Carrier IQ comes pre-installed on a number of smartphones, most notably Sprint and AT&T branded Android smartphones, and is sold as a diagnostic tool to help carriers monitor problems with their mobile networks.
The software's existence was discovered last month by a security researcher named Trevor Eckhart, who calls it a rootkit.
While Carrier IQ disagrees with that description, there appears to be no question it is installed without the user's knowledge or permission and runs secretly (hidden from user view) with privileged access. That's the basic definition of a rootkit.
Further revelations by Eckhart include Carrier IQ having the capability of logging every keystroke the user makes and secretly reporting the contents of SMS messages and encrypted communications to the carrier.
Another security researcher, Dan Rosenberg has performed his own analysis of the Carrier IQ implementation on a Samsung Epic 4G Touch and concluded Eckhart's conclusions were in error. According to Rosenberg, claims that Carrier IQ has a keylogger or is capable of sending carriers the contents of SMS messages or webpages are completely false, at least for the Samsung phone he looked at.
- CarrierIQ cannot record SMS text bodies, web page contents, or email content even if carriers and handset manufacturers wished to abuse it to do so. There is simply no metric that contains this information.
- CarrierIQ (on this particular phone) can record which dialer buttons are pressed, in order to determine the destination of a phone call. I?m not a lawyer, but I would expect cell carriers already have legal access to this information.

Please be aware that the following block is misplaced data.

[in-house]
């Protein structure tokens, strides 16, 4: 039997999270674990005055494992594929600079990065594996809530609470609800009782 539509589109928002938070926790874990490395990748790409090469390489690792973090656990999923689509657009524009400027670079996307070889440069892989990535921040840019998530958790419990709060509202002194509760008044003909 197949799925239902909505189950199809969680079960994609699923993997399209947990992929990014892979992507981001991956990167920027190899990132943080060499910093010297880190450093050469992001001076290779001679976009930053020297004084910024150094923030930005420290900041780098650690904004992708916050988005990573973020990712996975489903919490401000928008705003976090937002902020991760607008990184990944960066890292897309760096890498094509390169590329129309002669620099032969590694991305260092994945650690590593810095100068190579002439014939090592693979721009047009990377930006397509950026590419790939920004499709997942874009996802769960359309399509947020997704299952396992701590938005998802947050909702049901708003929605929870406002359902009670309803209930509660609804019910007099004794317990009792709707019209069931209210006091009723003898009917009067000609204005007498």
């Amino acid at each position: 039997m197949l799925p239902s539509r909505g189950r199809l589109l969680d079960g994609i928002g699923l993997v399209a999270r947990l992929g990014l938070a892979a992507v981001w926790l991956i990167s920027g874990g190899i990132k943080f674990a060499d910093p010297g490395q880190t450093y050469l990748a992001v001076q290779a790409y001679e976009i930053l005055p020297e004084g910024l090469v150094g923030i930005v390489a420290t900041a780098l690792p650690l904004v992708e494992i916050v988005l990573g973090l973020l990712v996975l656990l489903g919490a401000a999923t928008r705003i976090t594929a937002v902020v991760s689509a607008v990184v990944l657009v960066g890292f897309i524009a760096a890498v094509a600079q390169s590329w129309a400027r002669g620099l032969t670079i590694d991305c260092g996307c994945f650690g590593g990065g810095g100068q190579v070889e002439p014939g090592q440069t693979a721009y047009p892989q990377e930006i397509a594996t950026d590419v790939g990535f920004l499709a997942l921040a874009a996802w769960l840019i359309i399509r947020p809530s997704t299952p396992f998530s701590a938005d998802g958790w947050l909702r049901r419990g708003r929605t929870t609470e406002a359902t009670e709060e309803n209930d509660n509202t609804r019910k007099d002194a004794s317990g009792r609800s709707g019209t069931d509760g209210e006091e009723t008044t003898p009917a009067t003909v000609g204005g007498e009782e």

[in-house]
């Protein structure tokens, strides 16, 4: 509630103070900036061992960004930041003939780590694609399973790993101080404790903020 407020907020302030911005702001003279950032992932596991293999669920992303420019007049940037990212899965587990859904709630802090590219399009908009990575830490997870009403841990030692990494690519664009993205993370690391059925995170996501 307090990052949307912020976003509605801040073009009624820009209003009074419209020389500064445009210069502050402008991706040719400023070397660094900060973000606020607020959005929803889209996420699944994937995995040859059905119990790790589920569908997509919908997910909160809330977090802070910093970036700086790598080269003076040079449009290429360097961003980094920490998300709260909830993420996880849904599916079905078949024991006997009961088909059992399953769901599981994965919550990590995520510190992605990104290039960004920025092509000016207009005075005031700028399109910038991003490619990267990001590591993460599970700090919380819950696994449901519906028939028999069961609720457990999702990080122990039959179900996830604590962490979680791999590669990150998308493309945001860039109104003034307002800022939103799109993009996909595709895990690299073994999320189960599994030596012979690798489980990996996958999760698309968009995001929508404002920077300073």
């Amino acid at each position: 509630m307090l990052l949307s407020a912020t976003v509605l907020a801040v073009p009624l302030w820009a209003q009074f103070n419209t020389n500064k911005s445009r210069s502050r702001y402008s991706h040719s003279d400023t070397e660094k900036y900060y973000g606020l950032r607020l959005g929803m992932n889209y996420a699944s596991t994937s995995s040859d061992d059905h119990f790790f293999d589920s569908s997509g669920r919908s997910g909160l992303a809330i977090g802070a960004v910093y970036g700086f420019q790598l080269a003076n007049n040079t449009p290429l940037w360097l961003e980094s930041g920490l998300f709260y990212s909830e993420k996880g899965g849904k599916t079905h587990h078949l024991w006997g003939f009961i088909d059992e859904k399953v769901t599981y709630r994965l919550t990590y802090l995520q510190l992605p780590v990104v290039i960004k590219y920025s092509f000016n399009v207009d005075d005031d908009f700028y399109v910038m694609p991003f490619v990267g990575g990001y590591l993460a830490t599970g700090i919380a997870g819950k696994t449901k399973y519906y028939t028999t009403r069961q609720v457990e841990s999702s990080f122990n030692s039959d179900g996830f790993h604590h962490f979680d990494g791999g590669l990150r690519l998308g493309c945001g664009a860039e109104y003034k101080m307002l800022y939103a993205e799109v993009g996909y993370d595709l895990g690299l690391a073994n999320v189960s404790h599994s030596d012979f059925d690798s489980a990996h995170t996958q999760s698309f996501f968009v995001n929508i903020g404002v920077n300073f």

- CarrierIQ (on this particular phone) cannot record any other keystrokes besides those that occur using the dialer.
- CarrierIQ can report GPS location data in some situations.
- CarrierIQ can record the URLs that are being visited (including for HTTPS resources), but not the contents of those pages or other HTTP data.
He goes on to say:
I am using the word ?cannot? literally, as in ?is not capable of, in the present tense, without being altered by modifying its code and installing a new version on the phone?. It seems obvious to me that CarrierIQ could be modified in the future to perform nefarious actions: so could any application on your phone. Keep in mind CIQ is integrated by the OEM and to my knowledge has never been modified after installation, except in terms of profiles, which simply dictate which subset of available metrics defined by the OEM are collected.
Perhaps more importantly, Rosenberg notes that while Carrier IQ develops and sells the software, it is the carriers who choose what data to collect and what information and choices their customers have. While it is reasonable to take issue with Carrier IQ for what their software makes possible, the carriers need to be held responsible for their own choices.
Written by: Rich Fiscus @ 5 Dec 2011 15:57